African Countries Convene on Expansion of Kampala Ministerial Declaration on Migration, Environment and Climate Change
Nairobi - On 22 August 2023, representatives from 46 African countries will arrive in Nairobi, Kenya for a three-day ‘Conference of States’ on the continental expansion of the Kampala Ministerial Declaration on Migration, Environment and Climate Change (KDMECC-AFRICA).
Signed in July 2022, the first version of the KDMECC, championed by the Republic of Uganda, highlights 12 commitments by 11 countries to prioritize, respond to and galvanize global support to deal with the harsh impact of climate change on human mobility in the East and Horn of Africa.
Since 2022, there has been a rapidly growing recognition and interest in the KDMECC across African governments, as the first Member State –led, comprehensive and action-oriented framework to address the challenges and identify the opportunities of climate-induced mobility in practical and effective ways. Through the coordination and development of a Continental Addendum, the expansion of the KDMECC will see 46 African countries deliberating on and finalising the new Declaration.
Once finalised, the expanded Declaration will be known as the KDMECC-AFRICA and signed by African Ministers at the inaugural Africa Climate Summit (ACS), to be co-hosted by the Government of Kenya and African Union Commission in September.
The International Organization for Migration (IOM) will be organising two side events during the ACS to mobilise financing and support for the implementation of the KDMECC-AFRICA. IOM in collaboration with the United Nations Framework Convention on Climate Change (UNFCCC) Regional Collaboration Center (RCC) for Eastern and Southern Africa are supporting the continental expansion and implementation of the KDMECC Continental Addendum and commit to working with African Member States in addressing challenges and opportunities for human mobility in the context of climate change across Africa.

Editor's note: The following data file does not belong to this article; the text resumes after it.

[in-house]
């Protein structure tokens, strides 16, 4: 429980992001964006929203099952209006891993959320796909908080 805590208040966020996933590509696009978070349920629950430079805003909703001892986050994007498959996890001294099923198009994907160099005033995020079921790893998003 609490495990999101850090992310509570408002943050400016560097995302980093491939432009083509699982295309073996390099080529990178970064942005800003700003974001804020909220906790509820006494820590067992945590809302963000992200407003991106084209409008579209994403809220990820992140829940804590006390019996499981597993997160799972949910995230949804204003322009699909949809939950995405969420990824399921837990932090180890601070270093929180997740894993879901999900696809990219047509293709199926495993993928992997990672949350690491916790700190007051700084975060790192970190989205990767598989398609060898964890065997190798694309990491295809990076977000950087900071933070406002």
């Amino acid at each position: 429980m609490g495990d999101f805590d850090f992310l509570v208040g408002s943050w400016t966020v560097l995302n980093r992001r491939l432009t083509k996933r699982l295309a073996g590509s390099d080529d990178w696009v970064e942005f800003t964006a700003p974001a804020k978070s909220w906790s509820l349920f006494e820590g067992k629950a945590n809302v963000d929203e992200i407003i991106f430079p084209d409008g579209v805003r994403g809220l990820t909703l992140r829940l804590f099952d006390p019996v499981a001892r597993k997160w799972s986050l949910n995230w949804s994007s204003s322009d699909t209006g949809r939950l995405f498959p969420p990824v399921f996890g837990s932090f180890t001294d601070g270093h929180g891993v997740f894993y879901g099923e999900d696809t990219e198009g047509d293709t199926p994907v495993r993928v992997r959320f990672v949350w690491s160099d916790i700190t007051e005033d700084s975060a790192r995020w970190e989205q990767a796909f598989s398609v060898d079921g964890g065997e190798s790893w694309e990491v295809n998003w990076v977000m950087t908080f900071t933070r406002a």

“Human mobility should be a fundamental pillar in climate change discussions,” states Ambassador Namira Negm, the Director of the African Union Migration Observatory and lead rapporteur for the conference. “African States recognize this reality and are taking further steps in that direction, including the move towards this continental expansion of the Kampala Ministerial Declaration on Migration, Environment and Climate Change.”
In recognition that climate-change resilience and sustainable development cannot be conceived without considering human mobility in all its forms, the KDMECC-AFRICA will be the first continental framework to address climate change, while recognising the importance of facilitating migration for the benefit of both sending and receiving locations and states.
The expansion of the Declaration communicates the urgency for action and prioritization of addressing human mobility and climate change nexus by the African Parties to the UNFCCC ahead of the upcoming COP 28 in Dubai, the United Arab Emirates in November. The expansion also demonstrates IOM’s commitment to building resilience to emerging environmental impacts and degradation through building multilateral partnerships, gathering a robust evidence base and enhancing the capacity of states to respond to climate change as outlined in its Strategic Vision.
“The need to address human mobility in the context of climate and environmental change has increased in global importance and urgency,” explains Mohammed Abdiker, IOM Regional Director for the East and Horn of Africa. “The Kampala Ministerial Declaration on Migration, Environment and Climate Change gives us the unprecedented opportunity to support Member State priorities in addressing the challenges whilst also leveraging migration for sustainable development.”
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